The musicians that Mitch Brookman put onto this side of his Texas Moosicians cow are (from read to front): Selena, Stevie Ray Vaughan, Roy Orbison, and Billy Gibbons.
Selena Quintanilla-Pérez was born in Lake Jackson, Texas, in 1971. According to Wikipedia, Selena was named the “top Latin artist of the ’90s” and “Best selling Latin artist of the decade” by Billboard for her fourteen top-ten singles in the Top Latin Songs chart, including seven number-one hits. In 1995, when Selena confronted the president of her fan club for embezzling money, the accused woman shot and killed Selena as the singer tried to flee.
Stevie Ray Vaughan was born in Dallas, Texas in October 1954. Stevie moved to Austin when he was 17 years old. Although I didn’t know it at the time, I saw Stevie Ray Vaughan play 3 or 4 times live – and it was up close and personal. He was the lead guitarist in a band called Paul Ray and the Cobras that played weekly out at the Soap Creek Saloon that used to be out west on Bee Caves Road in the mid-to-late 70’s. That joint could hold maybe 150 people, and we would sit at a table 20 feet from the band and drink beer by the pitcher…. A few people would dance, but almost everyone would just enjoy the music and stare at the band.
Stevie Ray Vaughan was a huge influence on my music listening. I still have several vinyl LPs, and a handful of CDs of his.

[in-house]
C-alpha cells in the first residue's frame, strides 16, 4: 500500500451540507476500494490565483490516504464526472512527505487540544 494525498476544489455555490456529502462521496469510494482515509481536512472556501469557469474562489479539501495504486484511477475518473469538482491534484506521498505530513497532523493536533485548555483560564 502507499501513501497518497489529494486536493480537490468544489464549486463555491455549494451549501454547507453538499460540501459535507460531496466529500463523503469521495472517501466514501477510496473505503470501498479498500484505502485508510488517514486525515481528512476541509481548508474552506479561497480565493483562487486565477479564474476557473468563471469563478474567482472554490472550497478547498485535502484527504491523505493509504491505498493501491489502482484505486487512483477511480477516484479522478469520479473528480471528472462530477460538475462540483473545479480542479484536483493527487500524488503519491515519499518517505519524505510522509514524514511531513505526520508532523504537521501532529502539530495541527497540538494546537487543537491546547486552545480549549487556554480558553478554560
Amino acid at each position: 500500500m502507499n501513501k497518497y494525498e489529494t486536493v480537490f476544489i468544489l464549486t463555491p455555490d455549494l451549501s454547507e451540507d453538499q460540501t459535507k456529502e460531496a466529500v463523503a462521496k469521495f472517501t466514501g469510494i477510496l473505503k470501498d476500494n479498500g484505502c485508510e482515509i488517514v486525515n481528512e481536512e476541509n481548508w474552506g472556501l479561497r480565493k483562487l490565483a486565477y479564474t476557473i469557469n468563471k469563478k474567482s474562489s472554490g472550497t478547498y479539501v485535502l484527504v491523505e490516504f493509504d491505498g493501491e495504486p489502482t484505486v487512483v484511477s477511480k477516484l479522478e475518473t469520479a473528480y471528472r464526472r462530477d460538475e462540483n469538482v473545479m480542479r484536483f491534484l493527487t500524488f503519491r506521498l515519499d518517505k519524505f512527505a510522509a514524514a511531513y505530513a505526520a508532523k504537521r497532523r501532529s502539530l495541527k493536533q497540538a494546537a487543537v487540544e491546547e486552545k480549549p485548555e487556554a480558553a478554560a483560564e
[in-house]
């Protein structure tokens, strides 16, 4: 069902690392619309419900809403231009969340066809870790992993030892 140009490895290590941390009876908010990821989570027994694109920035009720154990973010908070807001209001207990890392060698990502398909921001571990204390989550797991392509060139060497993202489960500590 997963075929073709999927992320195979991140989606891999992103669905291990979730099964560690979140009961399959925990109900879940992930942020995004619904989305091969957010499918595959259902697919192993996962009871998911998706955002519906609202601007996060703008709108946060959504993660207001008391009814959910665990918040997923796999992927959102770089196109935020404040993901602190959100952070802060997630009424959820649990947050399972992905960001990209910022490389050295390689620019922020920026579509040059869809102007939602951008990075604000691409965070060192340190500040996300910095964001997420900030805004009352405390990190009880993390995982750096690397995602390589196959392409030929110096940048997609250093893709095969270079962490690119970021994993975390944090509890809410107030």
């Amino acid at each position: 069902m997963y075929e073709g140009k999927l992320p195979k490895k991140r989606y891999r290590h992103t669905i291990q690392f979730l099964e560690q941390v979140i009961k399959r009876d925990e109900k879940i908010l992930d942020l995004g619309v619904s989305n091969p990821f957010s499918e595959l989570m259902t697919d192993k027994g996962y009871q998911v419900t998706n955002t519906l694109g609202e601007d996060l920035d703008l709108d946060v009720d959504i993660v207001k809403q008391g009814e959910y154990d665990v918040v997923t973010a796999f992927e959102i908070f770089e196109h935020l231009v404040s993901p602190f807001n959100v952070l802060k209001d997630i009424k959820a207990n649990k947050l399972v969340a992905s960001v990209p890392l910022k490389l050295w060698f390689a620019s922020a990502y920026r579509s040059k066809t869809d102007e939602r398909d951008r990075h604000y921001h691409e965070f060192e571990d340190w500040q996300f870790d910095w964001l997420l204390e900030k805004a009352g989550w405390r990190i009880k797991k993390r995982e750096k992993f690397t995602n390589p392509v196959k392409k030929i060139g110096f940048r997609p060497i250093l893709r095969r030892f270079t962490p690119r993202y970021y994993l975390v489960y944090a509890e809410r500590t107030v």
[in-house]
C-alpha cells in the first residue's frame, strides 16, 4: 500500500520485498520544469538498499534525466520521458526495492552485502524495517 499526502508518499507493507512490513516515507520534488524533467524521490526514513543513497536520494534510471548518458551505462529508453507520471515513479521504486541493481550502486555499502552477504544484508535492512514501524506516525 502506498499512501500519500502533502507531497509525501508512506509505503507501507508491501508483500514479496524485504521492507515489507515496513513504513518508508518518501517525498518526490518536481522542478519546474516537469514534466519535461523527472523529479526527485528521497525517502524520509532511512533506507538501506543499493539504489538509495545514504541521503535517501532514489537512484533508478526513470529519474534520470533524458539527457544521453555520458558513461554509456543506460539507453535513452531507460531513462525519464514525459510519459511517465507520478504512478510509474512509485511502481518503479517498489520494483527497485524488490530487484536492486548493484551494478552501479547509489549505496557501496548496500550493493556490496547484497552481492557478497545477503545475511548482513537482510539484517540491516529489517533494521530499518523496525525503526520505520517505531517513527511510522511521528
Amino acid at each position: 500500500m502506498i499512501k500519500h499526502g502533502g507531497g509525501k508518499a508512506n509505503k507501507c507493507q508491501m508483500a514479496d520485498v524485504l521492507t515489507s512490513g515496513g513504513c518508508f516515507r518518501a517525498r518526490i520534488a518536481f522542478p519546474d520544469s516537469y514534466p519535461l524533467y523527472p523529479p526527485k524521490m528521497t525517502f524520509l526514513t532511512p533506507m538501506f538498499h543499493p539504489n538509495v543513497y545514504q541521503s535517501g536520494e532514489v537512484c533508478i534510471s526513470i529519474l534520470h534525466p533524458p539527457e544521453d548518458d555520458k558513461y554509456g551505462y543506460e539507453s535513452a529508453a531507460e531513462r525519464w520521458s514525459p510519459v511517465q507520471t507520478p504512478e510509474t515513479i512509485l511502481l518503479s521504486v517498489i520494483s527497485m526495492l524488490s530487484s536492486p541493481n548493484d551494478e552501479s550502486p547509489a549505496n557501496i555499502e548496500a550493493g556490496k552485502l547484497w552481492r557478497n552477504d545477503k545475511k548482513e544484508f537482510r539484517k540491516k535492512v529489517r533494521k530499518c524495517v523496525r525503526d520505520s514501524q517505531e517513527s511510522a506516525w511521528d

Stevie died in a helicopter crash along with 3 members of Eric Clapton’s band when leaving an outdoor concert in Wisconsin in August 1990.
Roy Orbison was born in Vernon, Texas in 1936. Wikipedia reports: Roy’s greatest success came with Monument Records between 1960 and 1964, when 22 of his songs placed on the Billboard Top Forty. … In 1988, he joined the supergroup Traveling Wilburys with George Harrison, Bob Dylan, Tom Petty, and Jeff Lynne. Roy dies of a heart attack in December of that year, at the zenith of his resurgence.
I really liked the Traveling Wilburys, but the song that I still get chills when I hear it, is a song called Crying that Roy Orbison did as a duet with K. D. Lang in 1987. In 2004, Rolling Stone Magazine ranked it #69 on their list of the “500 Greatest Songs of All Time”. I don’t know about such rankings, but it is a beautifully powerful song.
William Frederick “Billy” Gibbons was born in the Tanglewood subdivision of Houston, Texas in December 1949. Billy is best known as the guitarist of the Texas blues-rock band ZZ Top.
The only time that I ever saw ZZ Top perform live was during their Worldwide Texas Tour at the 1974 Labor Day show at Texas Memorial Stadium here in Austin. The concert was the last to be held at the stadium for two decades, as the artificial turf was damaged by rowdy fans. Also performing at that show was Santana, Joe Cocker, and Bad Company. Jay Boy Adams and Jimmy Page also showed up to play. An aerial photograph of the crowd in the stadium was later used as the record sleeve for ZZ Top’s 1975 album Fandango!. If you ever see it, I’m sitting with my buddies on about the 35 yard line, southwest of mid-field, and yes, we were roasting in the mid-day Summer sun.
When I look at the metadata embedded into the 5 photos that I took of Mitch Brookman’s cow named Texas Moosicians, I find that I was only there for 6 short minutes photographing it. It is simply amazing how such a work of art can bring back so many wonderful memories from decades ago.
The photos that I show here are not full of highly saturated colors, like most of the other cows that I was drawn to, but the colorful musicians shown on the sides of Texas Moosicians made this an easy choice to include it in my 2012 CowParade Austin calendar.